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Chem Exam I

Molecular Orbital Theory through Physical Properties of Solutions

Result from the interaction of the atomic orbitals of the bonding atoms and are associated with the entire molecule Molecular Orbitals
Lower energy and greater stability than the atomic orbitals from which it was formed Bonding Molecular Orbitals
Higher energy and lower stablility than the atomic orbitals from which it was formed Antibonding Molecular Orbitals
Electron density is concentrated symmetrically around a line between the 2 nuclei of the bonding atoms Sigma Molecular Orbital
Electron density is conentrated above and below a line joining the 2 nuclei of the bonding atoms Pi Molecular Orbital
Method of evaluating stablility-indicates the strength of a bond Bond Order
Diatomic molecules containing atoms of the same elements Homonuclear Diatomic Molecules
Hold atoms together in a molecule Intramolecular forces
Dipole-Dipole, Dipole-induced dipole, and dispersion forces Van der Waals forces
Attractive forces that pass between polar molecules, that is, between molecules that possess dipole moments Dipole-Dipole Forces
Attract an ion (either a cation or anion and a polar molecule to each other Ion-dipole forces
Separation of positive and negative charges in the atom or nonpolar molecule is due to the poximity of of an ion or a polar molecule induced dipole
Ease with which the elecron distribution in the atom or molecule can be distorted polarizability
Attractive forces that arise as a result of temporary dipoles induced in atoms or molecules Dispersion Forces
Special type of dipole-dipole interaction between the hydrogen atom in a polar bond such as N-H, O-H, or F-H and an electronegative O, N, or F atom hydrogen bond
amount of energy required to stretch or increase the surface of a liquid by a unit area surface tension
intermolecular attraction between like molecules cohesion
an attraction between unlike molecules adhesion
A measure of a fluid's resistance to flowgreater viscosity slower the liquid flows Viscosity
Possesses rigid and long-range order; its atoms, molecules, or ions occupy specific positions Crystalline solid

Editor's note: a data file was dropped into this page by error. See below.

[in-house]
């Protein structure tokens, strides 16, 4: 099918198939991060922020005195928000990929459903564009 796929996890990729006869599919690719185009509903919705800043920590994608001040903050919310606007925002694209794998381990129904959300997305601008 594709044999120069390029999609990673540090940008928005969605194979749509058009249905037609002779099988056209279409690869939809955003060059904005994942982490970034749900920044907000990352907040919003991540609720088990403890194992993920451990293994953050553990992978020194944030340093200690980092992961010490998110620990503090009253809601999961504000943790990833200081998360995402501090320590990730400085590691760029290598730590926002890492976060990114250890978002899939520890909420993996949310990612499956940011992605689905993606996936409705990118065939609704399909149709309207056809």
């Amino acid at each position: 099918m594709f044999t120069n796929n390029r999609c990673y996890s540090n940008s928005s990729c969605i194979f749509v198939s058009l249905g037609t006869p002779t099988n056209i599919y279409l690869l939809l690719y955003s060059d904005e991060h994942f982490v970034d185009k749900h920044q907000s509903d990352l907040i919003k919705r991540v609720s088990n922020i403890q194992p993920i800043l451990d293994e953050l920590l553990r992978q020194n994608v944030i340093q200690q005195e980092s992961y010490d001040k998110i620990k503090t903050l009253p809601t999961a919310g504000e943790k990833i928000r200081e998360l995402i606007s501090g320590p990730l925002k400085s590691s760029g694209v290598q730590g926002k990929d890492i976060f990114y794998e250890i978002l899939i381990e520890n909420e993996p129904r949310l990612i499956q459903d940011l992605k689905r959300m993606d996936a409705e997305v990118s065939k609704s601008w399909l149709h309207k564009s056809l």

basic repeating structural unit of a crystalline solid unit cell
Each sphere represents an atom, ion, or a molecule lattice point
the number of atoms or ions surrounding an atom or ion in a crystal lattice coordination number
Ex. glass-lack a regular 3-dimensional arrangement of atoms Amorphous solids
Homogeneous part of the system in contact with other parts of the system but separated from them by a well-defined boundary Phase
transformations from one phase to another Phase Changes
At any given temperature, a certain number of the molecules in a liquid possess sufficient Kinetic Energy to escape from the surface Evaporation
As the concentration of molecules in the vapor phase increases, some molecules return to the liquid phase Condensation
Rate of a forward process is exactly balanced by the rate of the reverse process is reached when the rates of condenstation and evaporation are equal Dynamic Equilibrium
Vapor pressure measured under dynamic equilibrium of condensation and evaporation Equilibrium vapor pressure
Energy required to vaporize one mole of a liquid Molar Heat of Vaporization
Temperature at which the vapor pressure of a liquid is equal to the external pressure Boiling Point
Every substance has this above which its gas form cannot be made to liquefy, no matter how great the applied pressure --highest temperature at which a substance can exist as a liquid Critical Temperature
Minimum pressure that must be applied to bring about liquefaction at the critical temperature Critical Pressure
Temperature at which solid and liquid phases coexist in equilibrium Melting Point
Energy required to melt 1 mole of a solid Molar Heat of Fusion
Process in which molecules go directly fromm the solid into the vapor phase Sublimation
Reverse Process that is vapor directly to solid Deposition
Energy required to sublime one mole of a solid Molar Heat of Sublimation
Conditions under which a substance exists as a solid, liquid, or gas Phase Diagram
Only temperature and pressure at which all three phases can be in equilibrium with one another Triple Point
Attractive forces between molecules Intermolecular Forces
a solution that contains the maximum amount of a solute in a given solvent at a specific temperature Saturated Solution
Contains less solute than it has the ability to dissolve Unsaturated Solution
Contains more solute than is present in a saturated solution Supersaturated Solution
Process in which dissolved solute comes out of solution and forms crystals Crystallization
When two liquids are completely soluble in each other in all proportions Miscible
the process in which an ion or a molecule is surrounded by solvent molecules arranged in a specific manner Solvation
Percent by weight or the weight percent Percent by mass
Number of moles of solute in one liter of solution Molarity
Number of moles of solute in one kilogram Molality
Continue with Section 13.4
Created by: larryc166